All Things Horse

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Anatomy : The Back

Horse Anatomy: The Back

The strength and structure of the back of a horse are critical for the usefulness of the animal. Since a horse is used for a variety of activities, it therefore is necessary for the user of the animal to understand the strengths and weaknesses that can occur with a particular horse. The back is a complex design of bone, muscle, tendons and ligaments that all work together to allow a horse to support the weight of a rider.

The shape of a horse’s back can vary from horse to horse, and it can change on an individual horse over the years, as the horse ages. The topline’ of the back is the upper curvature of the withers through the back and to the loin area, whereas the underline’ is the length of belly from the elbow to the flank. Both lines work together, to enable the horse to move flexibly. The abdominal muscles where the underline is, can provide tremendous support to the back when well conditioned. A long underline’ in relation to a shorter topline’ is ideal for riding activities.

The average horse can carry up to approximately 25% of its own body weight. This also depends on body structure or the conformation and the physical condition of the horse. In other words, a horse with well-developed abdominal and back muscles, will be able to carry more weight for a longer time, than one that is not in good shape.

A roach’ back and a sway’ back are two primary flaws in back conformation. A roach’ back or a straight back on a horse is when there is insufficient curvature of the spine and is not as common as a sway’ back or a normal back. The sway back is when there is too much curvature. Either conformation can be distressful to a horse, but can also be, if not overcome completely, than aided with proper attention.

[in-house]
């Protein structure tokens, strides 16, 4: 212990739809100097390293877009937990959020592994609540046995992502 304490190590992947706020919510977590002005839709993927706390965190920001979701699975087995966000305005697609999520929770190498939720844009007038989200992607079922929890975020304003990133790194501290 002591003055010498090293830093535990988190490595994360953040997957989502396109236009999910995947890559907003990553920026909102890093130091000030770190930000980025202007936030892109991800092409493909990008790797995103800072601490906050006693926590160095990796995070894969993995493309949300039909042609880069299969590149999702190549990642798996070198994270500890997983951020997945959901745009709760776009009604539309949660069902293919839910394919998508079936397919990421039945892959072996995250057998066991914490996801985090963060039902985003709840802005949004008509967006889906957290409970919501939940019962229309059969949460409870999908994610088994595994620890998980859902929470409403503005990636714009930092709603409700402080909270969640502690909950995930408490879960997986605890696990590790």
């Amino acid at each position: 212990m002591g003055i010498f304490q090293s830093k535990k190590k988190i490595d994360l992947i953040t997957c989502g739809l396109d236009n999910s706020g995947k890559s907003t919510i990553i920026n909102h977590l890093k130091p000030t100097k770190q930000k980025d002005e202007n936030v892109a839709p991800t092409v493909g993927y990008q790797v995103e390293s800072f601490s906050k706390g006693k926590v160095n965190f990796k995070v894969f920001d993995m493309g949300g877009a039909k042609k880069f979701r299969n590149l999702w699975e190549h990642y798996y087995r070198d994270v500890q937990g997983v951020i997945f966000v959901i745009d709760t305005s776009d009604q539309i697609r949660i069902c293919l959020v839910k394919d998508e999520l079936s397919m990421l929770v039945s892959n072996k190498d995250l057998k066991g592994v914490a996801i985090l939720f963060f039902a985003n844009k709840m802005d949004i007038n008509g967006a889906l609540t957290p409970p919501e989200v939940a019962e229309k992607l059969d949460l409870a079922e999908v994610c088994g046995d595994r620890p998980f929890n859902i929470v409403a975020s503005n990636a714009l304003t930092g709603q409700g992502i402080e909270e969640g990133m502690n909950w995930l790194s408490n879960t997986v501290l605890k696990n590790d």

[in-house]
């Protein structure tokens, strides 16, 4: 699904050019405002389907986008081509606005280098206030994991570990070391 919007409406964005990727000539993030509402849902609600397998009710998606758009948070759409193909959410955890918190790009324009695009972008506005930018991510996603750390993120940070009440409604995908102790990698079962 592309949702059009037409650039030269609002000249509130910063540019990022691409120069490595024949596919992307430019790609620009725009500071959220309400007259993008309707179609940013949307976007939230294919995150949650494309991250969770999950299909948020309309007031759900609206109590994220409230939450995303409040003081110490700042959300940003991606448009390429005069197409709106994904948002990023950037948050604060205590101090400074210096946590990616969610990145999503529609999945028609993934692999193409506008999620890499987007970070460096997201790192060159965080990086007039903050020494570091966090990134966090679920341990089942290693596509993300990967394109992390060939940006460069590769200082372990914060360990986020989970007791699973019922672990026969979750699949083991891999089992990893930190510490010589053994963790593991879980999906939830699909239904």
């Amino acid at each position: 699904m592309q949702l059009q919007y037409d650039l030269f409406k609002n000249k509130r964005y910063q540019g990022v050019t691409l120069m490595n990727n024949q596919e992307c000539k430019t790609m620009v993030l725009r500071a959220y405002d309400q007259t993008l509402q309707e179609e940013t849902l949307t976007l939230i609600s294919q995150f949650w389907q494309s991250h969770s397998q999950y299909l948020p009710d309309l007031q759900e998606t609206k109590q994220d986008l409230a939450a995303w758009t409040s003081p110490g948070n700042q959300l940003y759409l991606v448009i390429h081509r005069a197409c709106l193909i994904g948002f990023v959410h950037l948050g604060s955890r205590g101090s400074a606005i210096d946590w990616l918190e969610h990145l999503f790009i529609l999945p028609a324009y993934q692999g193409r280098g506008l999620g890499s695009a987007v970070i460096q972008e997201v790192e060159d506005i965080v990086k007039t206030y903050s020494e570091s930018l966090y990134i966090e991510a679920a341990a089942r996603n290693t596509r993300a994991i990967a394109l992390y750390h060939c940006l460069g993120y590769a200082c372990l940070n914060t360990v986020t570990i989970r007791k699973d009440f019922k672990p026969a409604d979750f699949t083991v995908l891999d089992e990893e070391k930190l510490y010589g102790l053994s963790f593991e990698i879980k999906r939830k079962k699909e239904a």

A Study of a Horses Back

A Study of a Horses Back

The ideal length of a horse’s back is one third of the entire length of the body. A long backed horse is when the length from the peak of the withers to the point of the hip exceeds a third of the overall body length or from the point of the shoulder to the point of the buttock, excluding the head and neck. Whereas, a short back is less that one third of the body length.

An example of a long backed horse might be that of a gaited’ horse, such as an American Saddlebred or a Tennessee Walking Horse, though not all long backs are gaited’. The advantage of riding these types of horses is that the back is flexible, making the back flatter, quieter and an overall smoother ride. The disadvantage is that it is difficult for the horse to round his back up for tight, quick maneuvers. An example of a short back could be but not necessarily is Arabians, Morgans or the American Quarter Horse. The advantage to a short back is that the horse is quick, agile and strong, able to change direction with ease. However, a short back is usually less flexible and could lead to spinal arthritis.

In determining the conformation of the back of a horse, a rider can decide if a particular horse will be a suitable mount. It will tell the rider whether or not the horse in question will suffer from exposure to the work determined by that rider. If an animal is showing signs of back pain, a veterinarian experienced in large animal care or an experienced horse owner can palpate the back of a horse to pinpoint sources of pain and from there and assess the most likely cause of the pain, thereby following the proper course of treatment.


November 9, 2008 - Posted by | anatomy, Uncategorized | , , ,

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